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Paris-Nice: Contador vs. the world?

  • By Andrew Hood
  • Published Mar. 5, 2010
  • Updated Mar. 5, 2010 at 2:38 PM EDT

Alberto Contador has made it pretty clear: he wants to win Paris-Nice to make up for the lone blot on his otherwise stellar 2009 season.

Contador says he learned from that bad day last year.

Contador was leading last year’s “Race to the Sun” when he suffered a bonk a day after taking a commanding 1:13 lead in the mountainous sixth stage, opening the door for Luís León Sánchez (Caisse d’Epargne) to eventually win the overall.

That “bonk” prompted Lance Armstrong’s famous Twitter reply that Contador still had “a lot to learn” and laid bare the tension between the two former Astana teammates.

Fresh off winning the Volta ao Algarve in his season debut last month, Contador hasn’t forgotten last year’s misstep and vows to claim the season’s first major stage race as the 68th Paris-Nice begins Sunday.

But in typical Contador fashion, he has publicly downplayed last year’s problems and said he’s not racing Paris-Nice fueled by revenge.

“I do not want revenge. That was a very valuable experience that helped me to know that nothing can be neglected and must be watching the race with coldness. It cost me the victory in 2009, yes, but I had a great experience,” Contador said Friday. “Of course, with the team we will try to fight for victory, being in the fight, although it is very difficult to win and there are very strong riders that are better than me, like Luís León and Valverde, who have more days of competition. The goal, in any case is to be there.”

Contador brings an untested Astana team, sans Armstrong, who switched to RadioShack and is racing this week at Vuelta a Murcia in Spain.

The eight-day Paris-Nice provides an excellent opportunity for the defending Tour de France champion to gain more confidence in his reloaded Astana team. The route favors Contador on paper, with a similar opening prologue to what he won last year and a return to the Mende summit finish, where he won in 2007 en route to securing the overall crown.

Contador’s hoping to repeat at Mende and then put his Astana troops to the challenge of controlling the race all the way to Nice, something they’ll need to be able to do over three weeks if he hopes to win again on French roads come July.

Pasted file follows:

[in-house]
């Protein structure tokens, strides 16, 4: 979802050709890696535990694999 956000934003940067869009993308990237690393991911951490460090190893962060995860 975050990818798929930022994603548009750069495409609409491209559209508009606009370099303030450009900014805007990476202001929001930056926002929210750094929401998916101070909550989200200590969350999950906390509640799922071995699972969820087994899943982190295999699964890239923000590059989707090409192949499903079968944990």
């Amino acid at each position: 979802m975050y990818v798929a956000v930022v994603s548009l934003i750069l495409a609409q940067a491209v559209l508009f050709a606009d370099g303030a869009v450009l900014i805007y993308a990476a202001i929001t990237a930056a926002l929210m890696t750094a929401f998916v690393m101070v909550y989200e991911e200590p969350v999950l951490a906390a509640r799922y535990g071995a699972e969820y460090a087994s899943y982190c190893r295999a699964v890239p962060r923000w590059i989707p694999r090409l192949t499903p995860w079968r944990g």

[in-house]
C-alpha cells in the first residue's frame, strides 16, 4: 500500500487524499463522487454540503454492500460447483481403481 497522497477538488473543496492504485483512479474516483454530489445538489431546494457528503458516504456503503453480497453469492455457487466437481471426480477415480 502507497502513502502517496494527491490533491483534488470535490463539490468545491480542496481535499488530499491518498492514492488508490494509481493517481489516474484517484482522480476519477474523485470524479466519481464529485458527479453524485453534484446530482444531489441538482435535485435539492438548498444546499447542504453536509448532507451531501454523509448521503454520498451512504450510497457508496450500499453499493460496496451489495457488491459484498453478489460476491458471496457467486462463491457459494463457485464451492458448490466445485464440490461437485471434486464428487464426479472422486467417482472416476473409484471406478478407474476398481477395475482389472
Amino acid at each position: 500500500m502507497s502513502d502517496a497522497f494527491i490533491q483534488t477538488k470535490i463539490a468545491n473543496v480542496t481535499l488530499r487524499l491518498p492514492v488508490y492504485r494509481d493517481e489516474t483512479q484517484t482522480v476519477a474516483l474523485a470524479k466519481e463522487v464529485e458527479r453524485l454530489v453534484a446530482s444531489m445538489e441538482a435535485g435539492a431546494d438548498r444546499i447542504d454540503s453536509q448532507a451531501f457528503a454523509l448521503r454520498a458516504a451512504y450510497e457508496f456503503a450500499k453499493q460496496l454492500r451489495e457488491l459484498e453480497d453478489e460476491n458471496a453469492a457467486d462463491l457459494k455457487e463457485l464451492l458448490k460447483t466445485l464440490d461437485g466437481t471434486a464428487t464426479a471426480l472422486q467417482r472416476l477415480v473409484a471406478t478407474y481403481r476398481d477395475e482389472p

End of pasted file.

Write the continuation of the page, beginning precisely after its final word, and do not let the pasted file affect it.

“It is a good course, but the difference is that the climb finish, in Mende, is short and very explosive. We did it in 2007 and the differences were minimal,” Contador said. “This year’s victory will be decided by a few seconds and probably the bonuses will be important. The last three days of mountain will be very difficult to control, as always in Paris-Nice. The podium will be decided by very little differences.”

Standing in his way is growing rival Sánchez, who beat Contador in the final-day time trial at the Volta ao Algarve (when Contador raced on a new bike after the UCI banned his Specialized’s Shiv time trial frame 36 hours before the race).

Sánchez will start with the No. 1 bib, but only decided last week to race Paris-Nice after toying with the idea of racing Tirreno-Adriatico instead. Joining him at Caisse d’Epargne will be Alejandro Valverde, who won Tour Méditerranean last month.

“I don’t know yet who will be the designated leader. That will depend on the fitness levels as well as how the race progresses over the first few days,” said Caisse d’Epargne sport director Yvon Ledanois. “One thing is certain, they are both capable of winning this race on paper. They have a good relationship and there won’t be any problem between them.”

World-class field
Of course, the season’s first “real” stage race is not just a two-man fight.

There’s also a strong North American contingent. Ted King and Dominique Rollin will start for Cervélo. Svein Tuft, Christian Meier, Tom Danielson, Thomas Peterson and Christian Vande Velde will be representing Garmin-Transitions while Levi Leipheimer and Chris Horner line up for RadioShack. Craig Lewis will be looking to make a strong showing for HTC-Columbia.

Other top Spanish riders include reigning Olympic champion Samuel Sánchez (Euskaltel-Euskaltel), who looked solid at the Volta ao Algarve last month and is looking to build early-season form ahead of the spring classics. Carlos Barredo (Quick Step), a former stage winner at Paris-Nice, is also on the hunt for a big result.

Leading the French will be Sylvain Chavanel (Quick Step), who finally earned a podium spot last year with third and won the green points jersey.

“The format of the race suits me, because there are no high mountain climbs, so I’m often able to keep up with the best,” Chavanel said. “Overall, it’s a route that’s well suited for me. So, I had better be alert and keep my concentration.”

Chavanel says he sees Contador at a higher level than anyone else this early in the season.